On Track Again - Racing

Kenny Roberts is reunited with his championship-winning Yamaha YZR500 at Mazda Raceway Laguna Seca.

On Track Again - Racing

On Track Again - Racing

In grand style, Kenny Roberts kicked off Yamaha’s 50th anniversary in racing this past July at Mazda Raceway Laguna Seca. The two-time AMA and three-time world champion lapped the 2.238-mile circuit on three different Yamahas: a modified YZF-R1 streetbike; a YZR-M1 factory racer complete with custom “KR” numberplate graphics; and, minutes before Sunday’s MotoGP race, his 1980 500cc title-winningYZR500—the box-section aluminum-framed “0W48” that he raced in five of eight events that season.

Both Roberts and his YZR500 were well-prepared for the occasion. While Roberts was lapping Mallory Park in England earlier in the month as part of The Vintage Motor Cycle Club’s “Festival of 1000 Bikes,” ex-racer and enthusiast Dante D’Ambruoso and longtime Roberts family friend Joe Fenech were prepping the diminutive two-stroke at D’Ambruoso’s shop in San Jose, California.

“I got my hands on the motorcycle three months ago,” D’Ambruoso told me. “I was just going to clean it up, but I ended up going through the whole thing; it was 99 percent apart. The bike had a lot of issues because it had sat for 20-some-odd years.”

Work on the piston-port inline-Four included straightening the rearward-spinning twin crankshafts, first locating and then installing new pistons and cleaning the finicky Mikuni carburetors. “It’s really a miracle that the bike ran,” admitted D’Ambruoso. “Corrosion from the magnesium cases pretty much did in the engine.”

Speaking of magnesium, Marvic in Italy replicated the original 18-inch cast Morris wheels. “There’s no way Kenny could have ridden the bike with those old wheels,” said D’Ambruoso. “Marvic bent over backward for us.”

D’Ambruoso also delved into his personal stores. “We found out we needed brake pads,” said Fenech, “and damned if Dante didn’t have a set.”

Kenny Roberts kicked off Yamaha’s 50th anniversary in racing.

The King rides again: Kenny Roberts suited up several times this past July at Mazda Raceway Laguna Seca. He admitted that it was more track riding than he’d done in a long time. “If the fans liked it,” he said, “it’s fine.”

Prepping the bike was one thing; riding it at Laguna was another. “The bike didn’t like the weather on Thursday,” said Fenech. “The engine wouldn’t rev past six grand. Dynojet saved us; we had the bike on their dyno four times on Friday.

“We had just 30 minutes of track time for both the 0W48 and the M1. We had some good encouragement from Kel Carruthers and Sandy Rainey. Bud Aksland was there, too, cheering us on. They all threw in moral support. None of them wanted to work on the bike, though!”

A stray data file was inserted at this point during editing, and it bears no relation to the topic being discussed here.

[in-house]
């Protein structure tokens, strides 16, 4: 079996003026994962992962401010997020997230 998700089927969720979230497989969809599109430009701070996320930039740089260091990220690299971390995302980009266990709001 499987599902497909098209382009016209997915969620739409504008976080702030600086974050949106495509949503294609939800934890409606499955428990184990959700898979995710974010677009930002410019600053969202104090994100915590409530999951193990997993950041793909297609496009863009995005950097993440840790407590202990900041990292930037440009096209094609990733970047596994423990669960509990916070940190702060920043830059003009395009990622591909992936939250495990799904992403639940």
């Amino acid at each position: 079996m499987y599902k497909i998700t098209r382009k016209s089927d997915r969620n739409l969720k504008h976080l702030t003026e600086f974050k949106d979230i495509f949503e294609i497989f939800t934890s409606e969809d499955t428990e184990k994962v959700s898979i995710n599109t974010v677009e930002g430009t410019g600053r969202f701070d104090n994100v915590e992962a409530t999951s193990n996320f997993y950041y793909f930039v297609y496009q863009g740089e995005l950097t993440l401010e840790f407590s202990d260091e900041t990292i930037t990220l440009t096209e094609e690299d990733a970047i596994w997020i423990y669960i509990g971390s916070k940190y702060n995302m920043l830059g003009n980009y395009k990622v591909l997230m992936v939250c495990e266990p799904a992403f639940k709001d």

D’Ambruoso admitted that Roberts’ high expectations for the bike and its performance wore on him. “When you’re in the midst of a storm, it’s hard to see the sunshine,” he said. “The words of encouragement I got from Sandy and Bud were huge to me.”

Roberts, along with track manager and friend, the late Lee Moselle, was instrumental in bringing Grand Prix racing to Laguna Seca, his home track. For the 1988 United States GP, four years after Roberts had officially retired, the track was modified and lengthened from 1.9 to 2.18 miles to meet then-current FIM standards. I was surprised to learn that he’d never ridden around the current circuit.

“I did all my laps on the old one,” said Roberts, who will be 60 years old in December, “so I’m still learning the track as I’m going around.”

I asked if the circuit was at least familiar to him. “Half of it, for sure,” he nodded. “Turn 5 on to the straightaway and over the hill. Over the hill’s not quite as scary as it used to be.

“Of course, the bike’s not running in top condition. We need two practice sessions, I think, to get the jetting where it would actually be, you know, zingy.”

On Sunday, amid great fanfare, with fellow world champions Carruthers, Wayne Rainey and oldest son Kenny Jr. looking on, Roberts made two flying laps. Was the bike the same as he remembered?

“No, it’s a lot different,” he replied. “And I’m still bitching about it! How it was rich and wouldn’t do a good wheelie. That kind of pissed me off. Other than that, it brought back a lot of memories—watching the people waving like in the old days.”

Compared to the modern M1 that he’d ridden one day earlier—and, by his own admission, nearly tossed away—Roberts said the two-stroke was “mellow.”

“The brakes don’t work good enough to lock the front wheel, so I had no problem . I overshot Turn 1 once and I thought, ‘Don’t fall off here, you dipshit!’”

Does Roberts fancy another go? “I don’t think I’ll make the 100th anniversary,” he laughed. “So, they’re probably going to have to count me out on that. But who knows? I take things as they come.”

012 Roberts recounts his on-track experience at Laguna Seca with CW Managing Editor Matthew Miles

011 Roberts enjoys a laugh with fellow three-time 500cc World Champion Wayne Rainey

010 Number One

009 Kenny Roberts wheelies his title-winning 1980 Yamaha YZR500 out of Turn 11 at Laguna Seca

008 Kenny Roberts

007 Kel Carruthers discusses days past with CW Technical Editor Kevin Cameron

006 Square-tube alloy chassis

005 Pistons and cylinders

004 Nearly complete

003 Engine removed

002 Crankshaft assemblies

001 Beginning of teardown